Review: Klüsterjunkk by Pornofonic
Detailed sample library of recordings of heavily processed junk-style percussion parts.
Interesting percussive sounds to create unique tonal color in your compositions.
Patches are Low on the CPU load
Very Simple Interface to use
Would have been nice to have hits mapped further across the keyboard. They are limited to an octave and a half in range.
Klüsterjunkk is a library of dirty percussion sounds that have been recorded from constructed and de-constructed junk such as bottles, tubes, plastics, pots prongs and pebbles. This is a great instrument to add some extra dirty tonal character to your percussion parts in your productions.
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Review: Klüsterjunkk by Pornofonic
Klüsterjunkk is a library of dirty percussion sounds that have been recorded from constructed and de-constructed junk such as bottles, tubes, plastics, pots prongs and pebbles.
Different techniques have been used in capturing these sounds from scratches, and thumps on the objects, to slaps and scrapes on the springs and chains and so on. So it’s a very experimental library. This is a great instrument to add some extra dirty tonal character to your percussion parts in your productions.
Klüsterjunkk can be purchased for $39 from Pornofonic
Klüsterjunkk is a very experimental percussion instrument, that can add a unique tonal timbre to your productions. First off I’d like to point out that the interface on this instrument is super easy to navigate. Some instruments can be quite complex where you have to jump to different tabs and windows to find things but this one is very simple. You basically have the Instrument section on the left. This has some basic controls like Tune, Decay, Width, and Pan. Here is run through on the type of instruments that have been constructed and sampled:
ChainJügg: A Heavy-gauge steel chain coiled inside a large PVC jug
Springbükket: Two springs drawn across a steel bucket and played like an upright bass
Rükkbokks: A handful of pebbles inside a heavy-duty carton
Plastikkbükket: Two hands and a heavy-duty plastic bin
Springtübe: Two springs and an empty canister
Bündelstikks: Variously-sized wooden slats bound together
Jüggbittz: Plastic shrapnel inside a large PVC jug
Plastikkröll: A thick roll of heavy-duty garbage bags
Tinesküpp: A porcelain cup and a handful of metal prongs
Steelpläte: A steel pot lid fitted to a plastic bin
Tübbglass: Eight glass jars loose in a plastic container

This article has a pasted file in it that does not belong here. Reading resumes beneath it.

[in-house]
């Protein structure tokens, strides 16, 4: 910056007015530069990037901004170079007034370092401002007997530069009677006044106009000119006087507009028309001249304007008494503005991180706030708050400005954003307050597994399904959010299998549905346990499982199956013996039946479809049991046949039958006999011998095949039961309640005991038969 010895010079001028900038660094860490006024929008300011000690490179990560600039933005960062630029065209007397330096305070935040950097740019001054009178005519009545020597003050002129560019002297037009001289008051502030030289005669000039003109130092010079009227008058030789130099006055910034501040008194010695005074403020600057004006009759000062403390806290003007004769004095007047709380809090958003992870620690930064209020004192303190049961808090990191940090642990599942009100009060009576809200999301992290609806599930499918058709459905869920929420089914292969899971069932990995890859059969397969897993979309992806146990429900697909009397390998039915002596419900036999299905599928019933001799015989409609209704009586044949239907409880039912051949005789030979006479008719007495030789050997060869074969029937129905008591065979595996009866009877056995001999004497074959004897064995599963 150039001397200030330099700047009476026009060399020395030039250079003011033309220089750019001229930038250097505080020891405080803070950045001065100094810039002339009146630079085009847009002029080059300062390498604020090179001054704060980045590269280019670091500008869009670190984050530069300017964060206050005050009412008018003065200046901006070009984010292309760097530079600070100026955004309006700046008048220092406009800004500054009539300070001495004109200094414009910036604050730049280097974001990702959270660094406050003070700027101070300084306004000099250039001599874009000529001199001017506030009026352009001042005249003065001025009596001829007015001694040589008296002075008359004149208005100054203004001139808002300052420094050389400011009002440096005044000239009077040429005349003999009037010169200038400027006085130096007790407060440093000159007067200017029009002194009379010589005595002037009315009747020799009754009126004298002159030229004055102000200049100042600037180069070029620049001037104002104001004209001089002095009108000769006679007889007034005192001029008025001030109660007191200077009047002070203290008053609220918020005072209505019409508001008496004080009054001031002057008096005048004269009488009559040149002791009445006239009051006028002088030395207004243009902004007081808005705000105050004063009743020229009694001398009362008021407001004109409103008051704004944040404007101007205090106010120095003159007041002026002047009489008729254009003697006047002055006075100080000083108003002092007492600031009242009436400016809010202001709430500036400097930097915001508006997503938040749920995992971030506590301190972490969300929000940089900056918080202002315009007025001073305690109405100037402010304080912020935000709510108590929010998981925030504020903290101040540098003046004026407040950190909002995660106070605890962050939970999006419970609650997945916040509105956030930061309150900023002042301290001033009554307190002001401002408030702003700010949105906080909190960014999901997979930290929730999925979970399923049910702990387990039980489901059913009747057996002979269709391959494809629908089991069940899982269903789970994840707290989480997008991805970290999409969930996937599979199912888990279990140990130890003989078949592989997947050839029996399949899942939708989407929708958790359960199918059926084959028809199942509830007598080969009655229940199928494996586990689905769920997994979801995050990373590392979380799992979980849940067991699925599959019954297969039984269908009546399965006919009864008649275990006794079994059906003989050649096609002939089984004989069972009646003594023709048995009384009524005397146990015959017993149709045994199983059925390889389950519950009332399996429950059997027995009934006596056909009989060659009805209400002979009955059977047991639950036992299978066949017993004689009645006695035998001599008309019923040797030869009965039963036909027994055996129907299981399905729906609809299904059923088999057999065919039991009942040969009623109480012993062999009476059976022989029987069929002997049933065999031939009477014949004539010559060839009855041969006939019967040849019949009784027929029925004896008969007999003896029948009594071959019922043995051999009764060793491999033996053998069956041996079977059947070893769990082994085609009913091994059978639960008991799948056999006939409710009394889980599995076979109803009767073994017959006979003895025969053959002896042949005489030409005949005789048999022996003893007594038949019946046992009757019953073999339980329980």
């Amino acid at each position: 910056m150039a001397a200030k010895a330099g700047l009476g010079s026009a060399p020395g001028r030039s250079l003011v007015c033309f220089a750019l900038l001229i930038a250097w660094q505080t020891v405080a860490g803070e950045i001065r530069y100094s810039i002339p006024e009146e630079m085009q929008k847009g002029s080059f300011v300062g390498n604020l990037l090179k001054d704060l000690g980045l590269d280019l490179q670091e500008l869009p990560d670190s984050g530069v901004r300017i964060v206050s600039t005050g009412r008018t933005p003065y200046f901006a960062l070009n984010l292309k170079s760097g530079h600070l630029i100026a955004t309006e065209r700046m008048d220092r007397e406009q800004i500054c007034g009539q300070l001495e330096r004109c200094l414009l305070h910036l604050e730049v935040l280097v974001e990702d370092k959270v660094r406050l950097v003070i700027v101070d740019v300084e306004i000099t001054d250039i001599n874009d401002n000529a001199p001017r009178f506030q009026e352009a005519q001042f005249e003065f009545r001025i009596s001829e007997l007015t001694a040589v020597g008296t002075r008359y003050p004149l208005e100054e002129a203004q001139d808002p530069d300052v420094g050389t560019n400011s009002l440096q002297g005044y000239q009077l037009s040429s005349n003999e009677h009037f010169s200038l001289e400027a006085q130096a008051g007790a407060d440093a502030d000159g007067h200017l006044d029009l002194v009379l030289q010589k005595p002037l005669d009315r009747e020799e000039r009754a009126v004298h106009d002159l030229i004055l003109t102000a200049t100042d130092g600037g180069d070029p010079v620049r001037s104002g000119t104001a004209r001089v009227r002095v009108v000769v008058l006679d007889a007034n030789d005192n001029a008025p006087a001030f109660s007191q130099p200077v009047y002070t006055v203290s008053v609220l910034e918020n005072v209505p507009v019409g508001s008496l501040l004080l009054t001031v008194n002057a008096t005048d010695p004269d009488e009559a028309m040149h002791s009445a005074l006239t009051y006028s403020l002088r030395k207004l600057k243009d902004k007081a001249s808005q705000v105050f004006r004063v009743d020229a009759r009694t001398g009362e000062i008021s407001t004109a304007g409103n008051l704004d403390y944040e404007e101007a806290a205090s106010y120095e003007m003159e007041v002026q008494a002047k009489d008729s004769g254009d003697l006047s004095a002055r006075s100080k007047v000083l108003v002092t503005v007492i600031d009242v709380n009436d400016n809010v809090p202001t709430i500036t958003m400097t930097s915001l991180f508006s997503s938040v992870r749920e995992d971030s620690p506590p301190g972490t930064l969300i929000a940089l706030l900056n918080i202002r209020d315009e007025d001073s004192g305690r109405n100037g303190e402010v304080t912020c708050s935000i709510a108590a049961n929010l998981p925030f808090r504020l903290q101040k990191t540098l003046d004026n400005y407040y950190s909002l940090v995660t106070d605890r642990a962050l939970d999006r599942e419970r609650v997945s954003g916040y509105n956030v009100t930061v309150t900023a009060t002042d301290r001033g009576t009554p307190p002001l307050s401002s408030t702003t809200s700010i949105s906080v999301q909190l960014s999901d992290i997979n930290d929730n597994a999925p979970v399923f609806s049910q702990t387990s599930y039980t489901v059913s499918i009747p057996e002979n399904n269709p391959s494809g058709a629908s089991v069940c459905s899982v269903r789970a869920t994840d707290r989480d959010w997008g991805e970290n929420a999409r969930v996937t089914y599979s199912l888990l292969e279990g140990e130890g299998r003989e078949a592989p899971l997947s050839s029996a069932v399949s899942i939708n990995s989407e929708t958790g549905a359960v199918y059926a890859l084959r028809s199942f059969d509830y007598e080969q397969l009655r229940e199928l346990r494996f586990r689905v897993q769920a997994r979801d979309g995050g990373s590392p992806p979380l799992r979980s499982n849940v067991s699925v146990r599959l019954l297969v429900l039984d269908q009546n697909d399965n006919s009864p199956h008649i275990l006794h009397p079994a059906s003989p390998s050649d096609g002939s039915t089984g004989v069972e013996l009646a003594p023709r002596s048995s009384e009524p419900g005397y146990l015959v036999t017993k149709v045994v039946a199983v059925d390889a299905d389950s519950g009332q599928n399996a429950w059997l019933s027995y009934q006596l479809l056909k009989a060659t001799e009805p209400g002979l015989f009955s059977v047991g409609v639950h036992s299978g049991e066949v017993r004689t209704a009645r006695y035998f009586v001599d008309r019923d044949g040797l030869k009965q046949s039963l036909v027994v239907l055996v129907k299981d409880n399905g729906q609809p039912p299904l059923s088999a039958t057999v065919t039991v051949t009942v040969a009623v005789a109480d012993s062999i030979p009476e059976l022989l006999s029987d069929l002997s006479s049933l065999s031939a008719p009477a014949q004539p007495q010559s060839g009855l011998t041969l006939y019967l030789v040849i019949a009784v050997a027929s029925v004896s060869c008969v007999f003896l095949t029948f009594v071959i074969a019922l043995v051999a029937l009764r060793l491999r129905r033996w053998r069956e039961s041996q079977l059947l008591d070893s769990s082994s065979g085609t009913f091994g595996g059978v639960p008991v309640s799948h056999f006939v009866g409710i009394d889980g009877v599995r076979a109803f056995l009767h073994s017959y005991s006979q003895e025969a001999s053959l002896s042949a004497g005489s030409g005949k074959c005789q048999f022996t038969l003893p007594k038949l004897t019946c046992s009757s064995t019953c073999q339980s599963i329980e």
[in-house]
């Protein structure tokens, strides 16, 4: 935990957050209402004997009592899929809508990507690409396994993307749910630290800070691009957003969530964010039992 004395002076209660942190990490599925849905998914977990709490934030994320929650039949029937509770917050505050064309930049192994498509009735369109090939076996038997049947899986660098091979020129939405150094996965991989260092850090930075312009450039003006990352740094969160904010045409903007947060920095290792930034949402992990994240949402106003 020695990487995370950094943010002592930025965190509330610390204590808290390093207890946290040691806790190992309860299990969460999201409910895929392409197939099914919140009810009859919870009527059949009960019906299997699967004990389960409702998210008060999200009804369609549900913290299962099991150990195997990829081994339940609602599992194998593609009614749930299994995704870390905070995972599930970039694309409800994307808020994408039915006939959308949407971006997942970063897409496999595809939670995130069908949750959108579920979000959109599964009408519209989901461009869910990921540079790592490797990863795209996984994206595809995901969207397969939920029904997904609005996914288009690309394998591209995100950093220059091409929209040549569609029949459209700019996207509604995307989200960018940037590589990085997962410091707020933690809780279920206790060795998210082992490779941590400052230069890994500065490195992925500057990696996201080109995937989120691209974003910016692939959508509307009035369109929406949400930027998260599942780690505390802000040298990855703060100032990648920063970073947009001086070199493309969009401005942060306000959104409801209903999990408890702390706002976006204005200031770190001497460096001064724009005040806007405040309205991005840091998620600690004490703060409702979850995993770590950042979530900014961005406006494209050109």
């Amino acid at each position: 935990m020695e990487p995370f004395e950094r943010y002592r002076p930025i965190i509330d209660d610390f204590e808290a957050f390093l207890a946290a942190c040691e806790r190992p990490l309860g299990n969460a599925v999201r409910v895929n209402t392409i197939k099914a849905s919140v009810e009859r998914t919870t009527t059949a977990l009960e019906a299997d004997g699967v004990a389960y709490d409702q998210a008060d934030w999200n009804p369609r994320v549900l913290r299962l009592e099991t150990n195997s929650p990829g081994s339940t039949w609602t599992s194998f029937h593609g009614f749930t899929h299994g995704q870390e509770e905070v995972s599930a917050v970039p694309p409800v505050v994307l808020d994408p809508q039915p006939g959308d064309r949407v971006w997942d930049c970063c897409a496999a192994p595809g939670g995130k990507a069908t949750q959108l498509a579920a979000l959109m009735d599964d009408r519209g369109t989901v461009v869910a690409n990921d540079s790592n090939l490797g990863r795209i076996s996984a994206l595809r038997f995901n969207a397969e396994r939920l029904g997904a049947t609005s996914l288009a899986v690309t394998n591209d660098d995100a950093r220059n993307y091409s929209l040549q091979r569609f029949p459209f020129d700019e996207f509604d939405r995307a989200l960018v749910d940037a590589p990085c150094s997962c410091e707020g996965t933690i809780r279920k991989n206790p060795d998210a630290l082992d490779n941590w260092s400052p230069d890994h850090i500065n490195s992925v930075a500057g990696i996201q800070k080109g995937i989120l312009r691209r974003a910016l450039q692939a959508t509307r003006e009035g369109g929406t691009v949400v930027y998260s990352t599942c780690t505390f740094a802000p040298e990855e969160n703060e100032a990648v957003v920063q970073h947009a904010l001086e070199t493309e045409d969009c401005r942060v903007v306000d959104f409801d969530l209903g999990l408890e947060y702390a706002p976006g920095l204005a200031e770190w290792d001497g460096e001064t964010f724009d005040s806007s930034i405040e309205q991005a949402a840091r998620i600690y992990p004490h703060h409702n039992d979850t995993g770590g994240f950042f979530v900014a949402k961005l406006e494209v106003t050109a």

So as you can see, the instruments are a selection of some very experimental materials that produce their own unique sound.
Then, after this you have what I consider the key components in this instrument. These are the 3 effect sections that have been added: Convolution, a Delay interval setting and a Reverb. By itself the samples don’t sound like much, but when you enable these effects, this instrument really starts to shine. And you can even use these effects to completely warp the instrument.
With the Convolution you can choose different delay types and then under the Delay you can set what type of delay interval it’s using. After the Delay, you can add on different types of reverbs that range from stages, to rooms, to halls and plates. There’s even some interesting impulse responses like digital glitches, analog echoes, and static noises. So not your ordinary impulses, but this adds to the character of the instrument, the unorthodox use of impulses.
The final piece of the processing chain is the Saturation and Distortion section to add further destruction to your percussion sound. This unit has a High Pass Filter, Low pass filter, and then you can set the Distortion and Saturation amounts. When you push these quite far, it really breaks up the sound. These types of sounds sit quite nicely in moody industrial compositions.
Back to the Instrument section, I found if you automate the tune you can really get some interesting results. As the altered pitch gets passed through the effects and Distortion section adding even further mayhem with the sound. Also, editing the width can also have quite an effect on the sound. With the width all the way to the left the sound is mono but when you tweak it all the way to the right and enhance the stereo width. The stereo effects like the delays and reverb really come into their own on the sounds. Giving you way more interest and complexity in the sounds.
Now let’s take a look at some of the patches. These range from a selection of constructed and deconstructed objects. From metals to springs to plastics, you name it.
My favorite patches on the instrument are the Plastikkröll, and the Springbükket patches. Plastikkröll could work well for a bit of dirty warped percussion in a composition. I think maybe a sci-fi trailer style track. Then we get the Springbükket which has a great acoustic percussive quality to it. And with the extra added modulated processing, it could really sit well in world music tracks.
It can go without saying that if you push up the distortion and saturation, then any of these patches will be ideal for industrial-flavored sounding compositions.
Another great feature are the snapshots. You can save up to 88 snapshots on each patch. This works well as you can tweak away on the instrument, effects and color and then save a snapshot when you find a collection and settings that you like, then recall them whenever you want.
This is a great instrument to add some extra dirty tonal character to your percussion parts in your productions. With the added effect processing to the patches it imparts some chaos and tonal color to your percussion parts. This would work well in ambient pieces, unique world music pieces and maybe even in sci-fi style compositions.
This is a small 230 MB size library with 11 Kontakt NKI instrument patches. It requires the full version of Kontakt 5.5.2 or later and can run on both Mac and Windows. Klüsterjunkk can be purchased for $39 from Pornofonic